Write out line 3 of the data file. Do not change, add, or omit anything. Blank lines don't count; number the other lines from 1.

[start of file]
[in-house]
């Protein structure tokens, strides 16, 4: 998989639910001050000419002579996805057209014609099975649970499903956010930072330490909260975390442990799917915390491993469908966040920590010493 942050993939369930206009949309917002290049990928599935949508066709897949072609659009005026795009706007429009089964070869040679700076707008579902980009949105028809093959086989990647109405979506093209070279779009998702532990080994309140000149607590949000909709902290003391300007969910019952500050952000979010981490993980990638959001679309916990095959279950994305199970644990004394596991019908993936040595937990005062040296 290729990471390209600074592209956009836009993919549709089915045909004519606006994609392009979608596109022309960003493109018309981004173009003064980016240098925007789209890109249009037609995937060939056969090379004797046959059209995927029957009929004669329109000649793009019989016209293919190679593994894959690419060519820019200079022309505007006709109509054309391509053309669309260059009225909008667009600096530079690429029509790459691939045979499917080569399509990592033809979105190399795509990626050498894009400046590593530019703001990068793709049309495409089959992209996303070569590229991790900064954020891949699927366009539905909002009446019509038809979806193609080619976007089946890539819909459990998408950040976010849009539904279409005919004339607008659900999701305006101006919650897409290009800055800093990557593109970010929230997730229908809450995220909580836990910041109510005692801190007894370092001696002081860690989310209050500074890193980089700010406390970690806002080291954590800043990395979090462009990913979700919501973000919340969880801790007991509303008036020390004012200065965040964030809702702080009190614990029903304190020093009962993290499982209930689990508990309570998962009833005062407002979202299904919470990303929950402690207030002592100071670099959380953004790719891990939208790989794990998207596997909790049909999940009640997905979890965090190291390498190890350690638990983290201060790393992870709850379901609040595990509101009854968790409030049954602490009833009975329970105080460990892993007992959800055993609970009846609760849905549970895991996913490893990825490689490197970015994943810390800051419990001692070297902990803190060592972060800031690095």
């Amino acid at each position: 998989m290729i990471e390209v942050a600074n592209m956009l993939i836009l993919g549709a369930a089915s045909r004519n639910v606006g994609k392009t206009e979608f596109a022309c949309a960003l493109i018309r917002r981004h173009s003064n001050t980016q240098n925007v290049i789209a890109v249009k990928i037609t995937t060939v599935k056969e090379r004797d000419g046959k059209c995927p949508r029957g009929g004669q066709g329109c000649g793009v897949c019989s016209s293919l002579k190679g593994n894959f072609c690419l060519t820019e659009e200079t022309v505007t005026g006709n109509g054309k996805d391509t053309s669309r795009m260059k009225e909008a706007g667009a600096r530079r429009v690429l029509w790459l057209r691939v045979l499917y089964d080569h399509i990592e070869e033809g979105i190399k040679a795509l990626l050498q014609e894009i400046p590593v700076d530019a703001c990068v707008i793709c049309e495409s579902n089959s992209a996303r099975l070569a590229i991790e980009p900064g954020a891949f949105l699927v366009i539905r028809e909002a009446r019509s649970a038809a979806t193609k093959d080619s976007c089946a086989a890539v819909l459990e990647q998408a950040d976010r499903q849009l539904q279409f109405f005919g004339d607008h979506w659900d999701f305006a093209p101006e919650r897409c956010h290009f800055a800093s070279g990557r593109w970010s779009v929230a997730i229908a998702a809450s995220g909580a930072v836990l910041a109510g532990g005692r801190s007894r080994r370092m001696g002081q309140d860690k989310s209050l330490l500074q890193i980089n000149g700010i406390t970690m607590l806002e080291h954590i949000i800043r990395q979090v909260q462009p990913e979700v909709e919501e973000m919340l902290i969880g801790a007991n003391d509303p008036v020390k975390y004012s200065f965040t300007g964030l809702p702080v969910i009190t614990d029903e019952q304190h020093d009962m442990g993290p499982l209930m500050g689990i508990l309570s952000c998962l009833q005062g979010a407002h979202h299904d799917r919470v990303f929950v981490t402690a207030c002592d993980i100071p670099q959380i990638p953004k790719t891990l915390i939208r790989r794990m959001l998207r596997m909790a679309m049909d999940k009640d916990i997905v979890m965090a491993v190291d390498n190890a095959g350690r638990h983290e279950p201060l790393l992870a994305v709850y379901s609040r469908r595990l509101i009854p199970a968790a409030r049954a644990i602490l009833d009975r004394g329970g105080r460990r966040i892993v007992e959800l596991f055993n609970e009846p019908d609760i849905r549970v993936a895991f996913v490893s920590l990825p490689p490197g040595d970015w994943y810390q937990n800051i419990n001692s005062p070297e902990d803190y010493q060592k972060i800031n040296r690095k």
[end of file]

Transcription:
């Amino acid at each position: 998989m290729i990471e390209v942050a600074n592209m956009l993939i836009l993919g549709a369930a089915s045909r004519n639910v606006g994609k392009t206009e979608f596109a022309c949309a960003l493109i018309r917002r981004h173009s003064n001050t980016q240098n925007v290049i789209a890109v249009k990928i037609t995937t060939v599935k056969e090379r004797d000419g046959k059209c995927p949508r029957g009929g004669q066709g329109c000649g793009v897949c019989s016209s293919l002579k190679g593994n894959f072609c690419l060519t820019e659009e200079t022309v505007t005026g006709n109509g054309k996805d391509t053309s669309r795009m260059k009225e909008a706007g667009a600096r530079r429009v690429l029509w790459l057209r691939v045979l499917y089964d080569h399509i990592e070869e033809g979105i190399k040679a795509l990626l050498q014609e894009i400046p590593v700076d530019a703001c990068v707008i793709c049309e495409s579902n089959s992209a996303r099975l070569a590229i991790e980009p900064g954020a891949f949105l699927v366009i539905r028809e909002a009446r019509s649970a038809a979806t193609k093959d080619s976007c089946a086989a890539v819909l459990e990647q998408a950040d976010r499903q849009l539904q279409f109405f005919g004339d607008h979506w659900d999701f305006a093209p101006e919650r897409c956010h290009f800055a800093s070279g990557r593109w970010s779009v929230a997730i229908a998702a809450s995220g909580a930072v836990l910041a109510g532990g005692r801190s007894r080994r370092m001696g002081q309140d860690k989310s209050l330490l500074q890193i980089n000149g700010i406390t970690m607590l806002e080291h954590i949000i800043r990395q979090v909260q462009p990913e979700v909709e919501e973000m919340l902290i969880g801790a007991n003391d509303p008036v020390k975390y004012s200065f965040t300007g964030l809702p702080v969910i009190t614990d029903e019952q304190h020093d009962m442990g993290p499982l209930m500050g689990i508990l309570s952000c998962l009833q005062g979010a407002h979202h299904d799917r919470v990303f929950v981490t402690a207030c002592d993980i100071p670099q959380i990638p953004k790719t891990l915390i939208r790989r794990m959001l998207r596997m909790a679309m049909d999940k009640d916990i997905v979890m965090a491993v190291d390498n190890a095959g350690r638990h983290e279950p201060l790393l992870a994305v709850y379901s609040r469908r595990l509101i009854p199970a968790a409030r049954a644990i602490l009833d009975r004394g329970g105080r460990r966040i892993v007992e959800l596991f055993n609970e009846p019908d609760i849905r549970v993936a895991f996913v490893s920590l990825p490689p490197g040595d970015w994943y810390q937990n800051i419990n001692s005062p070297e902990d803190y010493q060592k972060i800031n040296r690095k």